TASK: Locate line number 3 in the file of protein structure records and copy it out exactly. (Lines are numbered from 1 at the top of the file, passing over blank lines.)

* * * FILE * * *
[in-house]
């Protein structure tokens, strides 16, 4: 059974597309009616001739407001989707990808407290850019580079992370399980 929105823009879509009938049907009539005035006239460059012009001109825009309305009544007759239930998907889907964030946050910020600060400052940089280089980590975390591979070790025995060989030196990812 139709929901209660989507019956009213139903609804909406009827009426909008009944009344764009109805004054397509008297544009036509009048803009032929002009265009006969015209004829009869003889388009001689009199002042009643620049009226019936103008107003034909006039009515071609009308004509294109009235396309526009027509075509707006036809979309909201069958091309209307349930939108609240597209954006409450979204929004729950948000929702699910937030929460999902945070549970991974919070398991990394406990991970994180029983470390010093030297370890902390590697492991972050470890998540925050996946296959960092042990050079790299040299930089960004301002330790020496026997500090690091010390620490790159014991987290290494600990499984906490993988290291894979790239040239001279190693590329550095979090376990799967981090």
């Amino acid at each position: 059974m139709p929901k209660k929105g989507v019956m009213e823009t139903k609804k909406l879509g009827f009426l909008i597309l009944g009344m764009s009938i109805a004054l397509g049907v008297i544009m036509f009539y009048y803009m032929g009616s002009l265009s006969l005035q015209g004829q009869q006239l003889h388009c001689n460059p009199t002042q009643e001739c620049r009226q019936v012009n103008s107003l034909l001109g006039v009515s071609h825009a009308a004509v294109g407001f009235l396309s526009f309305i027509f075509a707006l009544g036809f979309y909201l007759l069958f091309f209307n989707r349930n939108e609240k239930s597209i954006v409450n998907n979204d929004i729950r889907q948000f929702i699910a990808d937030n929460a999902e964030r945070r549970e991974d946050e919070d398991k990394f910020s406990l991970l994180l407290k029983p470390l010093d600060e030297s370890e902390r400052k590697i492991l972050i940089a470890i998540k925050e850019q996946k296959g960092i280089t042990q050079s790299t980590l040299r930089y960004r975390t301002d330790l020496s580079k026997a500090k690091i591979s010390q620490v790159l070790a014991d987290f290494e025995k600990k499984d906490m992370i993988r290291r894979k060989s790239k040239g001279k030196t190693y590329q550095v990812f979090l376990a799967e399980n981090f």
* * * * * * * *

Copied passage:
């Amino acid at each position: 059974m139709p929901k209660k929105g989507v019956m009213e823009t139903k609804k909406l879509g009827f009426l909008i597309l009944g009344m764009s009938i109805a004054l397509g049907v008297i544009m036509f009539y009048y803009m032929g009616s002009l265009s006969l005035q015209g004829q009869q006239l003889h388009c001689n460059p009199t002042q009643e001739c620049r009226q019936v012009n103008s107003l034909l001109g006039v009515s071609h825009a009308a004509v294109g407001f009235l396309s526009f309305i027509f075509a707006l009544g036809f979309y909201l007759l069958f091309f209307n989707r349930n939108e609240k239930s597209i954006v409450n998907n979204d929004i729950r889907q948000f929702i699910a990808d937030n929460a999902e964030r945070r549970e991974d946050e919070d398991k990394f910020s406990l991970l994180l407290k029983p470390l010093d600060e030297s370890e902390r400052k590697i492991l972050i940089a470890i998540k925050e850019q996946k296959g960092i280089t042990q050079s790299t980590l040299r930089y960004r975390t301002d330790l020496s580079k026997a500090k690091i591979s010390q620490v790159l070790a014991d987290f290494e025995k600990k499984d906490m992370i993988r290291r894979k060989s790239k040239g001279k030196t190693y590329q550095v990812f979090l376990a799967e399980n981090f």